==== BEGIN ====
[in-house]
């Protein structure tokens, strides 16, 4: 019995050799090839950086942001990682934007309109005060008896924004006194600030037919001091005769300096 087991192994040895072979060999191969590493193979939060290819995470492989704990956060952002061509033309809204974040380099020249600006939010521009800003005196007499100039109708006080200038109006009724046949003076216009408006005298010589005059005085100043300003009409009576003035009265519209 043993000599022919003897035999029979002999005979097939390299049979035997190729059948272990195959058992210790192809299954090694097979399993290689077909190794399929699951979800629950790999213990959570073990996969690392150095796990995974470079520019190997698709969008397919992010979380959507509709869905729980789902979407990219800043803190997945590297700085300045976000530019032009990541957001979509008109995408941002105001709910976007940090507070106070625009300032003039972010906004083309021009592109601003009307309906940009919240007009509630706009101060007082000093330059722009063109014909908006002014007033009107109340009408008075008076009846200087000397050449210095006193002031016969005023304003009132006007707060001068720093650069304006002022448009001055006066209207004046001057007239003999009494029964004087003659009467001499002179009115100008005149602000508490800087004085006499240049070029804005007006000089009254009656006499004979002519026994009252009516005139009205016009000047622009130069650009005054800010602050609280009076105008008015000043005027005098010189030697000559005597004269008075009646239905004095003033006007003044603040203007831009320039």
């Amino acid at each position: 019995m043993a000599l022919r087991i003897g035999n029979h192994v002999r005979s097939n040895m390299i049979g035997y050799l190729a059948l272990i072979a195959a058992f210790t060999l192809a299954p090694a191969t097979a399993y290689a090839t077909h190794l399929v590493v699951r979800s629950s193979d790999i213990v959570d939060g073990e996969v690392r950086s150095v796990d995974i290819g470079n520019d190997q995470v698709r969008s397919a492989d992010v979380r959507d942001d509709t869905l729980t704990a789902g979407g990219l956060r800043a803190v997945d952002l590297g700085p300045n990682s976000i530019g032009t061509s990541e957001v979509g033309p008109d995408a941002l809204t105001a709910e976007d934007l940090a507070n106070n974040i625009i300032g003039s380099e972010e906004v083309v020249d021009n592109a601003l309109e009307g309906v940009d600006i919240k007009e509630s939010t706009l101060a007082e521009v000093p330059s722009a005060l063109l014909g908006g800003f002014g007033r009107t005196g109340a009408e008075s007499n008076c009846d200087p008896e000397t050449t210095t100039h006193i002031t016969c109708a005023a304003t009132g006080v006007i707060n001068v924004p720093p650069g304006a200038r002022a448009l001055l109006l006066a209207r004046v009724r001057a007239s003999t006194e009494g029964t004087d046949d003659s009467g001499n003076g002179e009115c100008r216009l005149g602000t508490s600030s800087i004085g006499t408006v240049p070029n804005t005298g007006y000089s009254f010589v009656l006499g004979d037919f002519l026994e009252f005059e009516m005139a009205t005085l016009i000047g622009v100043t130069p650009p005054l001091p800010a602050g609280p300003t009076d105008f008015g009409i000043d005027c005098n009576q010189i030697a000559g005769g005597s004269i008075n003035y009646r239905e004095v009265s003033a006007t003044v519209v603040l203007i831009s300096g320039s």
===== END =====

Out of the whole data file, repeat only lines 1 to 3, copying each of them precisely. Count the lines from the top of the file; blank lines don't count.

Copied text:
[in-house]
């Protein structure tokens, strides 16, 4: 019995050799090839950086942001990682934007309109005060008896924004006194600030037919001091005769300096 087991192994040895072979060999191969590493193979939060290819995470492989704990956060952002061509033309809204974040380099020249600006939010521009800003005196007499100039109708006080200038109006009724046949003076216009408006005298010589005059005085100043300003009409009576003035009265519209 043993000599022919003897035999029979002999005979097939390299049979035997190729059948272990195959058992210790192809299954090694097979399993290689077909190794399929699951979800629950790999213990959570073990996969690392150095796990995974470079520019190997698709969008397919992010979380959507509709869905729980789902979407990219800043803190997945590297700085300045976000530019032009990541957001979509008109995408941002105001709910976007940090507070106070625009300032003039972010906004083309021009592109601003009307309906940009919240007009509630706009101060007082000093330059722009063109014909908006002014007033009107109340009408008075008076009846200087000397050449210095006193002031016969005023304003009132006007707060001068720093650069304006002022448009001055006066209207004046001057007239003999009494029964004087003659009467001499002179009115100008005149602000508490800087004085006499240049070029804005007006000089009254009656006499004979002519026994009252009516005139009205016009000047622009130069650009005054800010602050609280009076105008008015000043005027005098010189030697000559005597004269008075009646239905004095003033006007003044603040203007831009320039």
């Amino acid at each position: 019995m043993a000599l022919r087991i003897g035999n029979h192994v002999r005979s097939n040895m390299i049979g035997y050799l190729a059948l272990i072979a195959a058992f210790t060999l192809a299954p090694a191969t097979a399993y290689a090839t077909h190794l399929v590493v699951r979800s629950s193979d790999i213990v959570d939060g073990e996969v690392r950086s150095v796990d995974i290819g470079n520019d190997q995470v698709r969008s397919a492989d992010v979380r959507d942001d509709t869905l729980t704990a789902g979407g990219l956060r800043a803190v997945d952002l590297g700085p300045n990682s976000i530019g032009t061509s990541e957001v979509g033309p008109d995408a941002l809204t105001a709910e976007d934007l940090a507070n106070n974040i625009i300032g003039s380099e972010e906004v083309v020249d021009n592109a601003l309109e009307g309906v940009d600006i919240k007009e509630s939010t706009l101060a007082e521009v000093p330059s722009a005060l063109l014909g908006g800003f002014g007033r009107t005196g109340a009408e008075s007499n008076c009846d200087p008896e000397t050449t210095t100039h006193i002031t016969c109708a005023a304003t009132g006080v006007i707060n001068v924004p720093p650069g304006a200038r002022a448009l001055l109006l006066a209207r004046v009724r001057a007239s003999t006194e009494g029964t004087d046949d003659s009467g001499n003076g002179e009115c100008r216009l005149g602000t508490s600030s800087i004085g006499t408006v240049p070029n804005t005298g007006y000089s009254f010589v009656l006499g004979d037919f002519l026994e009252f005059e009516m005139a009205t005085l016009i000047g622009v100043t130069p650009p005054l001091p800010a602050g609280p300003t009076d105008f008015g009409i000043d005027c005098n009576q010189i030697a000559g005769g005597s004269i008075n003035y009646r239905e004095v009265s003033a006007t003044v519209v603040l203007i831009s300096g320039s």